On December 17, 2003 pilots in Kill Devil Hills, North Carolina failed to reenact the flight of Orville and Wilbur Wright that had taken place 100 years earlier. What made the flight successful a century earlier, while an exact replica of the flight failed in an era of jet-powered aircraft? I believe the people who drove this innovation were ultimately the reason for the original flights success. Many people believe that the Wright brothers were the first people to fly. This is only partially accurate. They were the first to successfully power and control a sustained, heavier-than-air-flight, although many previous innovators had had a similar vision.

• Abbas Ibn Firna, an Arabian inventor is often cited as being the first person to attempt a heavier-than-air-flight.

• Jacques Charles and Nicolas-Louis and Anne-Jean Robert, French men, attempted to steer using oars and umbrellas while flying in a hydrogen balloon.

• Otto Lilienthal, a German known as the “Glider King,” is dubbed as the first person photographed in a flying machine.

Over many centuries, people have dreamed of flying and have taken steps towards that dream attempting to fly. So what made the Wright brothers flight in 1903 a success, while a flight identical to theirs was unsuccessful a hundred years after the fact? Again, I believe it is the people who were driving the innovation. You can see that the Wright brothers were engaged in the process and cycle of continuous innovation throughout their lives, and were fortunate enough to succeed. In the innovation process, they succeeded in a few areas that made their accomplishment memorable, historic and groundbreaking.

Complacency – The Wright Brothers refused to be complacent; they challenged the status quo and were not concerned with stability or certainty. The idea of powered flight was completely new and they were willing to take risks and to brave ambiguity in their pursuit of flight.

Optimism – The two men were excited about new ideas. Their experience building bicycles led them to believe that, much like riding a bike, instability in a flying machine could be controlled and balanced with practice. The mistakes (deaths) of others led them to believe and to be optimistic about the notion that that control was critical to flying successfully.

Failures and Setbacks – Experiencing failure is the most critical juncture for any innovator, and for many, this is where the cycle of innovation ends. Many people and organizations get frustrated, spiral downward into chaos, despair over their failures, and become disengaged or disinterested in pursuing innovation further. The Wright brothers refused to be bogged down by setbacks and as a result, they were able to move on to the next step in the process.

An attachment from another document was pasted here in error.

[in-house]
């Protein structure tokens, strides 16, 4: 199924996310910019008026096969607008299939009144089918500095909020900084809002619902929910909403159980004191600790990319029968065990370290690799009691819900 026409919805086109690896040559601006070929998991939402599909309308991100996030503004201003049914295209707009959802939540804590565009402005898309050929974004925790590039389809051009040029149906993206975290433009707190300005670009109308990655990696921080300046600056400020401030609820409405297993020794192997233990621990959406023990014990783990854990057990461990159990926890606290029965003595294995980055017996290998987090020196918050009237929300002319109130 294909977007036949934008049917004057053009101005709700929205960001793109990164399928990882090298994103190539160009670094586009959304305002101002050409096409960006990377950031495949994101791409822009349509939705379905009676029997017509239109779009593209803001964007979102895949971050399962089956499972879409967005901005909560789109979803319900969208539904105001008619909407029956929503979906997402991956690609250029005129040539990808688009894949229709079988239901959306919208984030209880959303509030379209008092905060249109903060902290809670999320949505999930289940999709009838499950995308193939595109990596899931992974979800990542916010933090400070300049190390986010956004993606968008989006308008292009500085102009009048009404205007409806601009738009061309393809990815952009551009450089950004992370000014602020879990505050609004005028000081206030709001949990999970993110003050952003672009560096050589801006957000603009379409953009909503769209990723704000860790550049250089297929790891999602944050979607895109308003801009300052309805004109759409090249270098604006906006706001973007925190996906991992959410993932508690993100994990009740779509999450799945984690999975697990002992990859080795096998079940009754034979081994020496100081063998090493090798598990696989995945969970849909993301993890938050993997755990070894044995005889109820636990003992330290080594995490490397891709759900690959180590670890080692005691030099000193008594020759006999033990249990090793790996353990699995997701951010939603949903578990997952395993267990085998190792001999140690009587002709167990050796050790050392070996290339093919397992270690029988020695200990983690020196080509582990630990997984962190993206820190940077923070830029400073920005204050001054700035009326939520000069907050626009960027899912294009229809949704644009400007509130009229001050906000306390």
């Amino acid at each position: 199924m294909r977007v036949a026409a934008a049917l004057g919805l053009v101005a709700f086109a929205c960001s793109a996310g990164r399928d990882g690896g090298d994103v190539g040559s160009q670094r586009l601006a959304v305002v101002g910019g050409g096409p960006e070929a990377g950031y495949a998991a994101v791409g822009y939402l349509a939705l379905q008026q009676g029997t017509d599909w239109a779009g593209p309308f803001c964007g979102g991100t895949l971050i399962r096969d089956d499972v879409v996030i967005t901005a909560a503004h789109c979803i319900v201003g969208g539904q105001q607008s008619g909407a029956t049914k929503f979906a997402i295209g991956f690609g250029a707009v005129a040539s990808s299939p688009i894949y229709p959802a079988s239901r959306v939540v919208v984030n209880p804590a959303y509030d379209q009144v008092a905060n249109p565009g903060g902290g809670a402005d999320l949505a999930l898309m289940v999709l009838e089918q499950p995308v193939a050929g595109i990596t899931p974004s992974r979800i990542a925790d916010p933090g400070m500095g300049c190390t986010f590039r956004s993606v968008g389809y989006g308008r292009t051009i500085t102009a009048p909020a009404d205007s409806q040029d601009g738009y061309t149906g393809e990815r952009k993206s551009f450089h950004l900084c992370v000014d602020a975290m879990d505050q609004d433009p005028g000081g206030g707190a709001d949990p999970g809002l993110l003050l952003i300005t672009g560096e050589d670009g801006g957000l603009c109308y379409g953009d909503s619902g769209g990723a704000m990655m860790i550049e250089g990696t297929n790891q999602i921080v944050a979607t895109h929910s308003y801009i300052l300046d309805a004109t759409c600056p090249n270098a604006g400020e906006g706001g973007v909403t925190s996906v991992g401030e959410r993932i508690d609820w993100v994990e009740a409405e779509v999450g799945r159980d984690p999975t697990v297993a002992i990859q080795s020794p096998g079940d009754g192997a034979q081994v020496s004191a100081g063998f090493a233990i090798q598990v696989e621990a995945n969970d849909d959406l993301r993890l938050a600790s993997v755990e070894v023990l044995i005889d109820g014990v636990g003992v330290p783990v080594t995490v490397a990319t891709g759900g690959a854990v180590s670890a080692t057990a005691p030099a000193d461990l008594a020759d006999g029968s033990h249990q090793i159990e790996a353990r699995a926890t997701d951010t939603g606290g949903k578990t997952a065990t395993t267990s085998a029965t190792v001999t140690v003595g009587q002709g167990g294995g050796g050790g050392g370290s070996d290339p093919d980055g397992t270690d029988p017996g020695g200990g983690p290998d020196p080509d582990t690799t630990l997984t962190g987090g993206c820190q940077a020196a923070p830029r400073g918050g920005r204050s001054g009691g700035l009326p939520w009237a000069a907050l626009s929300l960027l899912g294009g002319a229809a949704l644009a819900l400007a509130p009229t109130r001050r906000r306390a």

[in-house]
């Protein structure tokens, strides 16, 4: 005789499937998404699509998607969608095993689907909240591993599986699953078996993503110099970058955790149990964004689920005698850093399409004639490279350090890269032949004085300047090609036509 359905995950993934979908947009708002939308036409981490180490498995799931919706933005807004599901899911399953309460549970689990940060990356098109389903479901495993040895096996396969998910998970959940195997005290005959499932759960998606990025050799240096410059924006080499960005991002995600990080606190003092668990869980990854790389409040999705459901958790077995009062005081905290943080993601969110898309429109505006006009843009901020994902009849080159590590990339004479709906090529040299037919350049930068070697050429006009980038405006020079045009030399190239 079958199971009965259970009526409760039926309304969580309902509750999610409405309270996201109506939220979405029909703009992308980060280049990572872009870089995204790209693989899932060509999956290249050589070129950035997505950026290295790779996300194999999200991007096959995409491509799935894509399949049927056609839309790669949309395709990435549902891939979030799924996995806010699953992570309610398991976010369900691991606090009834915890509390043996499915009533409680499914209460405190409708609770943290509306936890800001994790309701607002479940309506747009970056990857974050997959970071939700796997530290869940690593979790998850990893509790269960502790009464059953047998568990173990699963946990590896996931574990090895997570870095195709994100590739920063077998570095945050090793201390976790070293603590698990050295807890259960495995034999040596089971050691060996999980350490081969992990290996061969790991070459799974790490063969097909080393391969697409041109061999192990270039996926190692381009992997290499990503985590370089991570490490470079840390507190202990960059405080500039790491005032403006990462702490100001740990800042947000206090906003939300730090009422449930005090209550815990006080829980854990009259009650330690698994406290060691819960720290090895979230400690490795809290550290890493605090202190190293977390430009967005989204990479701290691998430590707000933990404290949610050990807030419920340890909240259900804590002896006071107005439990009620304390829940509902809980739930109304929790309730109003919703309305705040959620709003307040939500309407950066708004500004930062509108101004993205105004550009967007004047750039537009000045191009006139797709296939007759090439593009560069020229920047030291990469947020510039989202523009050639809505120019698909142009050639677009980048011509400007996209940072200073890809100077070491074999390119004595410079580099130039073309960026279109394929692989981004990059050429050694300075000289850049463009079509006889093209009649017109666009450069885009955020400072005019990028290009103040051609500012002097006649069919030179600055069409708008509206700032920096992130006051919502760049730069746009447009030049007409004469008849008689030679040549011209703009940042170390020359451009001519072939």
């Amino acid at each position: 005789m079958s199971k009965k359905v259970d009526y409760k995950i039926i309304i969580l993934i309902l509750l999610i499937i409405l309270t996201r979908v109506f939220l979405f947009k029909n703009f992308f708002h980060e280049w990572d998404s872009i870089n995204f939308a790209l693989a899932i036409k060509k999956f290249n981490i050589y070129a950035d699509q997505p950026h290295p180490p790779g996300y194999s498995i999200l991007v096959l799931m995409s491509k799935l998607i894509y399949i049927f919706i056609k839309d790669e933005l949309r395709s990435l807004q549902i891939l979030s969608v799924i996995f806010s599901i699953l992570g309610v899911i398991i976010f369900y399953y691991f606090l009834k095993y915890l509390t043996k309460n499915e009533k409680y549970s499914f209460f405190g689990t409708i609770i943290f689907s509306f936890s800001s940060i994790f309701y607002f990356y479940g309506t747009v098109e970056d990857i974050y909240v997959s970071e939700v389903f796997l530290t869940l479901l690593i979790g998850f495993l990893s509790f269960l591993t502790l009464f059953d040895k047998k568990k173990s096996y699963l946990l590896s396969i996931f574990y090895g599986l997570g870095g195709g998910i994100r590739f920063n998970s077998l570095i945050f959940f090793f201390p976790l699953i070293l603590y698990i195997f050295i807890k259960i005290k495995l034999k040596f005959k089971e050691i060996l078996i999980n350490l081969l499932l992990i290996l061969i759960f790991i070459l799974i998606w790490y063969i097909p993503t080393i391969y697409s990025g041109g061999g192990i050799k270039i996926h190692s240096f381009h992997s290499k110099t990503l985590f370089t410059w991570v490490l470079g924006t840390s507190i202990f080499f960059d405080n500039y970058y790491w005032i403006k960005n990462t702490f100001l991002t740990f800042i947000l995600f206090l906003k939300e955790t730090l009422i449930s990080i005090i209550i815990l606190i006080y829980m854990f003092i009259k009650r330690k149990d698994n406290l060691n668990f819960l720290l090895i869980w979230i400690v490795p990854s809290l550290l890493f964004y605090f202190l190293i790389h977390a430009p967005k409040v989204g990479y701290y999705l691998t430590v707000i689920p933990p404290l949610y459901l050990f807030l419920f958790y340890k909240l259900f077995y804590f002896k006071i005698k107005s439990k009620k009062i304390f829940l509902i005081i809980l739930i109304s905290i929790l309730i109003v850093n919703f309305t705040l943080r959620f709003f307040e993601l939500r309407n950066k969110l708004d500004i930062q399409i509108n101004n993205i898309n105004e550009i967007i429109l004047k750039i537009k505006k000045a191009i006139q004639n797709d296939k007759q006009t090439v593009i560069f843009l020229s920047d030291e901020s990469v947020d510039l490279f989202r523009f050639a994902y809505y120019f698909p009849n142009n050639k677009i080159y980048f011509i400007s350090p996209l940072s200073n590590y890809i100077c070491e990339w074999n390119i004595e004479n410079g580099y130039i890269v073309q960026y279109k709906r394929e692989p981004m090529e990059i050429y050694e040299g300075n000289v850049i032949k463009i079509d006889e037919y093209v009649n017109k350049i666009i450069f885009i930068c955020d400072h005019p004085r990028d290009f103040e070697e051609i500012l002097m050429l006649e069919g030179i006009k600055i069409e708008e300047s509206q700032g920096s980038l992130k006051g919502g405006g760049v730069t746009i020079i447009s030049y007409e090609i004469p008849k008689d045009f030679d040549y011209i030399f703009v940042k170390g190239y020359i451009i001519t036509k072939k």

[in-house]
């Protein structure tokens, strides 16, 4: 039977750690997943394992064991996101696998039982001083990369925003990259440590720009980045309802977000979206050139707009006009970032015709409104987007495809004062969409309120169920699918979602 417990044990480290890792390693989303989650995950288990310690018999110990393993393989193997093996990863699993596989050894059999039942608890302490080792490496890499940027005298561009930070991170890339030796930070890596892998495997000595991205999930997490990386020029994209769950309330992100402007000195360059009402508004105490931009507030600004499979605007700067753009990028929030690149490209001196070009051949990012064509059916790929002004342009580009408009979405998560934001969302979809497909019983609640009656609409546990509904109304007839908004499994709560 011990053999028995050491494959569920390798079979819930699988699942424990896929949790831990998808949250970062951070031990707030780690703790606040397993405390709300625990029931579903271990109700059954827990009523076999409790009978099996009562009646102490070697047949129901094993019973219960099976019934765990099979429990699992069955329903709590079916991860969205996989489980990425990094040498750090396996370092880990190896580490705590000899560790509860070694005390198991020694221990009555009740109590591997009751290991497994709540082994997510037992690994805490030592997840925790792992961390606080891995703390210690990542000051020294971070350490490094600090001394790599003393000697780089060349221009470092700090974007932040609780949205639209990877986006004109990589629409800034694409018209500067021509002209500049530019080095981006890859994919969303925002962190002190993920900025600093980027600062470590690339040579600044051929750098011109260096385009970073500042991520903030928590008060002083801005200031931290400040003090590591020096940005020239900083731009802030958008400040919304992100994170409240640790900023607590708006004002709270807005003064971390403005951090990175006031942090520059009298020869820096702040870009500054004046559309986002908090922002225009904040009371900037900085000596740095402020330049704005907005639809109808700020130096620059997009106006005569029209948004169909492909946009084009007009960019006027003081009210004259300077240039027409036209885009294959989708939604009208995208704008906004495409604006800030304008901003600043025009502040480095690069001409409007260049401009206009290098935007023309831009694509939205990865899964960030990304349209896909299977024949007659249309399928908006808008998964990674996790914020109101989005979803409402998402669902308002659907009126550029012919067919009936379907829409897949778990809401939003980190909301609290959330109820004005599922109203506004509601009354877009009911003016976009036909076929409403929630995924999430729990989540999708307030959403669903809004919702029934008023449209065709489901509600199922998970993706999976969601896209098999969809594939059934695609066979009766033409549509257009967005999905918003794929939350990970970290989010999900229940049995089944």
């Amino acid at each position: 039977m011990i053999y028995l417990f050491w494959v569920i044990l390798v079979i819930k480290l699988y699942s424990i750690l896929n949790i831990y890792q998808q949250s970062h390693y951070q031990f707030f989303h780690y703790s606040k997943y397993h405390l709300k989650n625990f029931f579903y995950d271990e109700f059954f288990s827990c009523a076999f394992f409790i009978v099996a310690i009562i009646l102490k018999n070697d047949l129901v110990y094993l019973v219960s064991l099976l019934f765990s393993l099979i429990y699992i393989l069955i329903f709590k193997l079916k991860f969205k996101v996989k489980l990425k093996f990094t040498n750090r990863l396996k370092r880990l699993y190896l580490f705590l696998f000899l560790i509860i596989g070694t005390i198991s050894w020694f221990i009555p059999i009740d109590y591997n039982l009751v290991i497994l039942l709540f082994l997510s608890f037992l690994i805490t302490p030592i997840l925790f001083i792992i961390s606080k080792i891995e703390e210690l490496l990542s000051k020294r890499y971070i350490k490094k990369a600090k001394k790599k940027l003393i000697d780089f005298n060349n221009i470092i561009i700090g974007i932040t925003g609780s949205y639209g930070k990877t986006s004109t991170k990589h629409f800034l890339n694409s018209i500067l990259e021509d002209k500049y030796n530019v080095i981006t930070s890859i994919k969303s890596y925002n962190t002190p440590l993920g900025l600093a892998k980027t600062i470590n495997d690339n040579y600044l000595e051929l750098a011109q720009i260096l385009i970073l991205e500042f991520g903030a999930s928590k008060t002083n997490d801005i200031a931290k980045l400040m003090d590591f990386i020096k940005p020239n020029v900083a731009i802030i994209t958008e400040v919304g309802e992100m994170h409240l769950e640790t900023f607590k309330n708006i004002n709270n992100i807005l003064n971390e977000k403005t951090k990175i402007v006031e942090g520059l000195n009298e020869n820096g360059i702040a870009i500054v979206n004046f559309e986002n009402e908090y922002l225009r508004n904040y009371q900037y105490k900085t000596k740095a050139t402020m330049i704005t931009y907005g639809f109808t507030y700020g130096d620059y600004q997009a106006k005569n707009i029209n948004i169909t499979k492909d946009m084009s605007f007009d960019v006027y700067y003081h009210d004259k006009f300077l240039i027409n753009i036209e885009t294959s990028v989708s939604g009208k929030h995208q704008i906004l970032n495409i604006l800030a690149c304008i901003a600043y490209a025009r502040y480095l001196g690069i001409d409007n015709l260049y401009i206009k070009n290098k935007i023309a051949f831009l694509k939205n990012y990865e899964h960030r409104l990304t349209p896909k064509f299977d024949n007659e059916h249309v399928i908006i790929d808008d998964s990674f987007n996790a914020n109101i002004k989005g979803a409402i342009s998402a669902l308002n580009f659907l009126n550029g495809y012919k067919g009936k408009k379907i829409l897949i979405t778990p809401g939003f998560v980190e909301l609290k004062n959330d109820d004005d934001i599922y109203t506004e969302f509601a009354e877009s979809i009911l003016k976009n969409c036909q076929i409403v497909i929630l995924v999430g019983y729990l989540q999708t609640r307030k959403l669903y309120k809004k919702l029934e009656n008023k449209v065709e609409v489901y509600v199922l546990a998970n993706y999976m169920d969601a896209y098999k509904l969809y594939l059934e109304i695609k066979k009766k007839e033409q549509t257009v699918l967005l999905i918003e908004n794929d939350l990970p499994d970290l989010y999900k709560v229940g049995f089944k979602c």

Informed Learning – The Wrights conducted thousands of trials using kites, gliders, and primitive airplanes in order to perfect their work. They were constantly in a state of innovation, making frequent adjustments to motors, propellers, and steering mechanisms.

Validation – The Wright brothers didn’t learn to fly overnight, they repeated this innovation process over and over again, using the data and evidence they had gathered to validate the results they had found in pursuit of the results they desired.

As you ponder the innovation process of the Wright brothers, remember that innovation is the ability to either incrementally or boldy manipulate the driving forces of change and improve products, processes, or solutions in ways that create distinctive value and advantages for you as an individual or the organization you work for. Keep innovating and don’t give up.

A clip of Wright brothers in Action (30 seconds)

An amature clip of the unsuccessful 2003 reenactment of the the Wright brothers 1903 flight (50 seconds)

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About the Author
Chris Stowell
Christopher Stowell is currently serving as CMOE’s Vice President of Sales and Marketing where he works with multi-national organization to develop their people. His special interests lie in coaching teamwork, strategy, e-learning, and assessment design, and delivery. Chris has a special talent in helping companies assess their organizational effectiveness and identifying key issues and opportunities in order to advance their performance and achieve long term results. Additionally, he has extensive experience in designing, coordinating, and facilitating customized adventure based experiential training events for high performance teams.

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